So I got a gentle reminder from a Sitecore project recently that Solr is going to only return 500 maximum results by default per the ContentSearch.SearchMaxResults setting.

As you can guess, I needed more than 500 results to be retrieved from the index.

So it was as easy as modifying the number and I was in a happier place.

But being me, always looking at the periphery, what if I wanted all results for everything. In older versions of Sitecore you were able to place a '0' for a value and receive the whole collection from the index for your search.

Well that was in older versions of Sitecore, so that didn't go. It actually gives me 0 results. Really useful by the way having a search forced to return zero results.

Regardless through a brief Slack chat conversation Mark Cassidy that the new unlimited results value is actually leaving it as an empty string (""). That did seem to bring everything back so great - curiosity extinguished - right?

Yes, but that flame was sparked again with a comment from Richard Seal. "... just a caveat when doing that. That will send int.MaxValue to Solr as the max rows." For those that don't have that memorized - that value would be 2,147,483,647 for an int32 and for an int64 it is 9,223,372,036,854,775,807. Yes I had to look those up a well.

In our case -  int.MaxValue is equivilent to an int32 value. The int64 number was impressive to me so I through it in to both educate and confuse.

Disclaimer: I have not used a decompilation tool to determine the exact interfaces from Sitecore to Solr for this blog, so I do not know how Sitecore addresses things like modification of FETCH-SIZE and etc. with Solr. Those tasks I do when I need to know and for this - I'm on a don't need to know basis.

So I return up to 2 billion records back. That can be a bit taxing.

In my original scenario of increasing the number of SearchMaxResults, I increased it to 15000. Why? Because the feed I was generating from the index had 3,987 (or something like that) pieces of content. Well over the 500.

But then why 15000? Simply for growth of content. New pages, articles, and events will both accumulate and drop out of content. It will take some time for them to hit that ceiling, and when they do - we can change the number.

Going after 2 billion results would still have only surfaced the 3987 pieces of content but it seems a little overhead might be coming for those 3987 records doing it this way.

Being Solr and Lucene are roomates of sort (Solr being built on top of Lucene), it is a bit interesting. As the amount of data increases in the index, I can assume that the algorithm will need an increasing amount of resources to parse records. This is a pretty safe assumption I think. If the algorithm to return resulting sets uses the same algorithm for numeric transformations that the steps should increase as well.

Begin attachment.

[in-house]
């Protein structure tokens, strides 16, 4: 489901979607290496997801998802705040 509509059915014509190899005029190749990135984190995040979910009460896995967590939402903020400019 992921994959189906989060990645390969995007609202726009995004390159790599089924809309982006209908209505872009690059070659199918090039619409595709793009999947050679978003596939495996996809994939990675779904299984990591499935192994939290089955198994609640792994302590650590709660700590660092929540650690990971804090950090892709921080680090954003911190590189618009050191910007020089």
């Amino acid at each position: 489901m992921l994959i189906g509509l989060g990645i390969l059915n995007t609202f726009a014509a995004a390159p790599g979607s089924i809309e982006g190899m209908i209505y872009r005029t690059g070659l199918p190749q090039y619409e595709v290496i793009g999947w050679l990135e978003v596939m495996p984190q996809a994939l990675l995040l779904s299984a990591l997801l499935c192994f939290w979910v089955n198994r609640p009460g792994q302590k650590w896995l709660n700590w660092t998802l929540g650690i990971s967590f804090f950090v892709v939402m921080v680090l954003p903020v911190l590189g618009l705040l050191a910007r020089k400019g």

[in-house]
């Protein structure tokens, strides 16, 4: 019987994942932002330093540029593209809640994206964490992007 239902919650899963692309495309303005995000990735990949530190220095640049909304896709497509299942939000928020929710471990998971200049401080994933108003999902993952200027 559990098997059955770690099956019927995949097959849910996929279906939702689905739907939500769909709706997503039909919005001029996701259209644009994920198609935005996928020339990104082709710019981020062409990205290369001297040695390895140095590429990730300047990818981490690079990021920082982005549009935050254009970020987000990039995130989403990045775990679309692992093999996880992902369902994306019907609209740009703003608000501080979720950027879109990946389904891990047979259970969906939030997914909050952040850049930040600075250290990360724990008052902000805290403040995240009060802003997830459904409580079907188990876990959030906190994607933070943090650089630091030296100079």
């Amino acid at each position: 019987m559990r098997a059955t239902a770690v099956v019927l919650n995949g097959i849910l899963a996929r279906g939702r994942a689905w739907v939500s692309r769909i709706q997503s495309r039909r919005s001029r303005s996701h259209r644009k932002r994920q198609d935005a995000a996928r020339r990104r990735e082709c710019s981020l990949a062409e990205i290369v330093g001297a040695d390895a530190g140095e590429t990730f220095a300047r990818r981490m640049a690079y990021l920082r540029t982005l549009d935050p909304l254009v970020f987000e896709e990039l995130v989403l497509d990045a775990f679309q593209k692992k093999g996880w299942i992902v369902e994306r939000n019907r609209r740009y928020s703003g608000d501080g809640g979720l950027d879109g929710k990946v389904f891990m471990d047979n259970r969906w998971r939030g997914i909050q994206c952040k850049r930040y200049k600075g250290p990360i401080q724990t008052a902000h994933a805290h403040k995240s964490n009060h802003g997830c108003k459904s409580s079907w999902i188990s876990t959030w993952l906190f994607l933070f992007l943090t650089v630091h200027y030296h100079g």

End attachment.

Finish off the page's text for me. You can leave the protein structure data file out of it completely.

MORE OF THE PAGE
ref Schindler, U, Diepenbroek, M, 2008. Generic XML-based Framework for Metadata Portals. Computers & Geosciences 34 (12), 1947-1955. doi:10.1016/j.cageo.2008.02.023

Quote: Because Apache Lucene is a full-text search engine and not a conventional database, it cannot handle numerical ranges (e.g., field value is inside user defined bounds, even dates are numerical values). We have developed an extension to Apache Lucene that stores the numerical values in a special string-encoded format with variable precision (all numerical values like doubles, longs, floats, and ints are converted to lexicographic sortable string representations and stored with different precisions (for a more detailed description of how the values are stored, see NumericUtils). A range is then divided recursively into multiple intervals for searching: The center of the range is searched only with the lowest possible precision in the trie, while the boundaries are matched more exactly. This reduces the number of terms dramatically.

For the variant that stores long values in 8 different precisions (each reduced by 8 bits) that uses a lowest precision of 1 byte, the index contains only a maximum of 256 distinct values in the lowest precision. Overall, a range could consist of a theoretical maximum of 7*255*2 + 255 = 3825 distinct terms (when there is a term for every distinct value of an 8-byte-number in the index and the range covers almost all of them; a maximum of 255 distinct values is used because it would always be possible to reduce the full 256 values to one term with degraded precision). In practice, we have seen up to 300 terms in most cases (index with 500,000 metadata records and a uniform value distribution).

Lots of words isn't it? I think it is just easier (at least for my math skills) to generate calculations around content and expected returned results. Breaking up indexes potentially by ontologies and related categorizations of relationships will also assist with limited the scope set being returned.

Best said from an old man I once had the pleasure of having conversation with - "Take only what you really need".